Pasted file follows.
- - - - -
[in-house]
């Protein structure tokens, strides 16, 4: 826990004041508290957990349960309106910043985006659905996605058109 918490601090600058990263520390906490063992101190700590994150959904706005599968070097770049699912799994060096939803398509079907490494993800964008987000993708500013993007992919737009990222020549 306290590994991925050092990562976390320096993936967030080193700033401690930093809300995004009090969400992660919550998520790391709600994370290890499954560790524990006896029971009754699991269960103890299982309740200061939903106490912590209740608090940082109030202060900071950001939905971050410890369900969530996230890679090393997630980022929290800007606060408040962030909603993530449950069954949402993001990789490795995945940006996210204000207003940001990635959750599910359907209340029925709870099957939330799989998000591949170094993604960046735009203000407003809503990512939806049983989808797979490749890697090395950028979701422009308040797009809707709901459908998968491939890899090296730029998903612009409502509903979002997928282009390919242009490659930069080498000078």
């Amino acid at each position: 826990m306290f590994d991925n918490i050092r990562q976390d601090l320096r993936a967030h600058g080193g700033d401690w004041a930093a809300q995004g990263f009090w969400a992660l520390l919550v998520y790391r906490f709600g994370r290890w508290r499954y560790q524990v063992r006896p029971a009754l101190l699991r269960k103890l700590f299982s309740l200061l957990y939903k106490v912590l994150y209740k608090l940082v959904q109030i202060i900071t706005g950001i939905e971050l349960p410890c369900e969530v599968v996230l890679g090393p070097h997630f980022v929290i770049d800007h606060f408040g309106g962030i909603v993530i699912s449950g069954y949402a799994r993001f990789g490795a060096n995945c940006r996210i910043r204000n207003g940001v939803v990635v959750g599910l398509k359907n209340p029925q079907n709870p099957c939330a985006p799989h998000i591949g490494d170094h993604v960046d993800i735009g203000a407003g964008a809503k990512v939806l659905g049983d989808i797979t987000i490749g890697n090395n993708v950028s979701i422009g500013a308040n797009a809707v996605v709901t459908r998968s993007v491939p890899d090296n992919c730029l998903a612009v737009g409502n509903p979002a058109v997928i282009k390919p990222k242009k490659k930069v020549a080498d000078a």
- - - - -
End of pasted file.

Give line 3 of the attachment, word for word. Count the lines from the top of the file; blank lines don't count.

């Amino acid at each position: 826990m306290f590994d991925n918490i050092r990562q976390d601090l320096r993936a967030h600058g080193g700033d401690w004041a930093a809300q995004g990263f009090w969400a992660l520390l919550v998520y790391r906490f709600g994370r290890w508290r499954y560790q524990v063992r006896p029971a009754l101190l699991r269960k103890l700590f299982s309740l200061l957990y939903k106490v912590l994150y209740k608090l940082v959904q109030i202060i900071t706005g950001i939905e971050l349960p410890c369900e969530v599968v996230l890679g090393p070097h997630f980022v929290i770049d800007h606060f408040g309106g962030i909603v993530i699912s449950g069954y949402a799994r993001f990789g490795a060096n995945c940006r996210i910043r204000n207003g940001v939803v990635v959750g599910l398509k359907n209340p029925q079907n709870p099957c939330a985006p799989h998000i591949g490494d170094h993604v960046d993800i735009g203000a407003g964008a809503k990512v939806l659905g049983d989808i797979t987000i490749g890697n090395n993708v950028s979701i422009g500013a308040n797009a809707v996605v709901t459908r998968s993007v491939p890899d090296n992919c730029l998903a612009v737009g409502n509903p979002a058109v997928i282009k390919p990222k242009k490659k930069v020549a080498d000078a």